Friday, May 2, 2014

Unintended consequences of #CRE deals...AKA I didn't think about that!

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You wake up in the morning and trip on your daughter's ballet shoes that you left in the hallway the night before....because you left them there vs. waking her and putting them in her closet.

You have a few too many adult beverages and forget where you parked...a good thing! You must take a cab home.

You renege on an invitation from friends...feigning illness...and someone tags you on Facebook having dinner with your wife...and you obviously are feeling fine. Your friends see the post.

All of the above are unintended consequences of actions that we take...some good, some not so good, some DEVASTING! So exactly what does this have to do with commercial real estate? Let me attempt to explain.

As a disclaimer, I provide Location Advice to owners and occupants of industrial buildings in southern California...AKA, I lease and sell commercial real estate for a living and have since 1984...which makes me some sort of an expert...if I can only remember!

I have encountered several situations recently of the unintended consequences of an action taken by an owner or an occupant...which now cause the inability of the owner to lease or sell his building OR an occupant to find suitable space.

A few of the choice ones:

An owner leases a space to a national company...and then agrees to an ominous lease clause which precludes the owner from leasing additional space in the building to certain uses...OUCH!

An occupant signs a ten year lease in the peak...I mean they rang the bell after the lease was done...and now is paying 150% of the going market rents...and he has four more years left until he can move or renegotiate...PAINFUL!

An owner completes a five year lease at below market rents and realizes he must refinance his property during the "down" time...HMMM...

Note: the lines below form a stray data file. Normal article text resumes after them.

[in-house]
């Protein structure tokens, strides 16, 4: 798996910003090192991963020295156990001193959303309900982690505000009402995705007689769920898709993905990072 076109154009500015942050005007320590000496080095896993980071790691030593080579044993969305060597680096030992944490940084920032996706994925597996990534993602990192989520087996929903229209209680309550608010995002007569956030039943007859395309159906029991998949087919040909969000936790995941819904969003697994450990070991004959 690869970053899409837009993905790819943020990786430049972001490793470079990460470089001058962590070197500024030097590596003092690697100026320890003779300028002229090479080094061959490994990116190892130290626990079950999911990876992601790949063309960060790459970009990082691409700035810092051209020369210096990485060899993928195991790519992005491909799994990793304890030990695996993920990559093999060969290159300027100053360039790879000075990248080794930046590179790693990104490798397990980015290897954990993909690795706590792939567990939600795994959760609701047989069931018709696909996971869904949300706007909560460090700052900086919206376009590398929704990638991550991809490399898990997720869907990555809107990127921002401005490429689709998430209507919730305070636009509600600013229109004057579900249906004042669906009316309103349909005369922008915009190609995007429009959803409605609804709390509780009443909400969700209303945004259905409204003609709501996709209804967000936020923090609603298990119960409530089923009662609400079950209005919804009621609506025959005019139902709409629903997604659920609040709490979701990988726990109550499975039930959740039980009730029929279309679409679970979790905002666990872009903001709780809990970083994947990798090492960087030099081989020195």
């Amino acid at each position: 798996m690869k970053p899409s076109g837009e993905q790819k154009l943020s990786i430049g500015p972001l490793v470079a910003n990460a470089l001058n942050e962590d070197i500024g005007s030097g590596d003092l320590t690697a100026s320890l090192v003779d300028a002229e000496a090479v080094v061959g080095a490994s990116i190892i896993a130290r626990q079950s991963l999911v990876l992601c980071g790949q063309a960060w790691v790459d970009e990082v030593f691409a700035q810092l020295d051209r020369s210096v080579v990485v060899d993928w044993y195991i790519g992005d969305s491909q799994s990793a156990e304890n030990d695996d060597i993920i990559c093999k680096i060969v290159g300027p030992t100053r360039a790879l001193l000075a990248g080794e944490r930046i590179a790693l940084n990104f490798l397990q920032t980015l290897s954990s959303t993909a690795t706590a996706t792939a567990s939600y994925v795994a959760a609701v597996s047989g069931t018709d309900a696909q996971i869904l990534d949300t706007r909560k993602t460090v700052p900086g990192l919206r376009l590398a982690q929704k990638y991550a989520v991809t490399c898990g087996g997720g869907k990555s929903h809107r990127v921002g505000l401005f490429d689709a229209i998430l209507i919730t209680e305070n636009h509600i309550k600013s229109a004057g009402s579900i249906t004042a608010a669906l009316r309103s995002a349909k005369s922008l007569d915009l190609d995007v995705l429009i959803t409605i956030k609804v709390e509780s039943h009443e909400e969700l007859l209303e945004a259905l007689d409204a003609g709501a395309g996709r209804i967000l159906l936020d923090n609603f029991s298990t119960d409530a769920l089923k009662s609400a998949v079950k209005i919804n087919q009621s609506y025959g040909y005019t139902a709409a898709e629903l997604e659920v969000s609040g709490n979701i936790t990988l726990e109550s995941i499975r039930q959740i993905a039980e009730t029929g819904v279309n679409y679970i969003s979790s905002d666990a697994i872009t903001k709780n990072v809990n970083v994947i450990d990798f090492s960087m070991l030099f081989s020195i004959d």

An occupant buys a building and his business outgrows the space two years later...UNBELIEVABLE!

So now what?

Before agreeing to a clause that places limitations on adjacent uses, carefully consider the possibility that the adjacent space may never be leased as the universe of potential occupants has been reduced by the limitation. Is the company's (with the exclusion rights) tenancy that critical?

Wow! This one smacks of someone looking out for his fee and not the best interest of the occupant. If you are not looking forward...and advising accordingly, you are seriously setting up you client for some painful years of overpaying! 

Before ANY lease is executed, consider the next five years, the maturity of any existing financing and the termination of the lease with respect to that maturity. This situation could have potentially been avoided by a different rent structure of free rent vs. a cheap effective deal.

A true dereliction of duty here! See "looking out for a fee". OK, maybe this circumstance was unforeseen...but if you sell an occupant a building that is in a rapid growth curve, you have sadly mis-represented him. Please understand the buying motivation and ask the appropriate questions...not just accept that the occupant "wants to buy".

Consider, very carefully, the consequences...intended and unintended...of your actions. Your daughter's ballet teacher will thank you!

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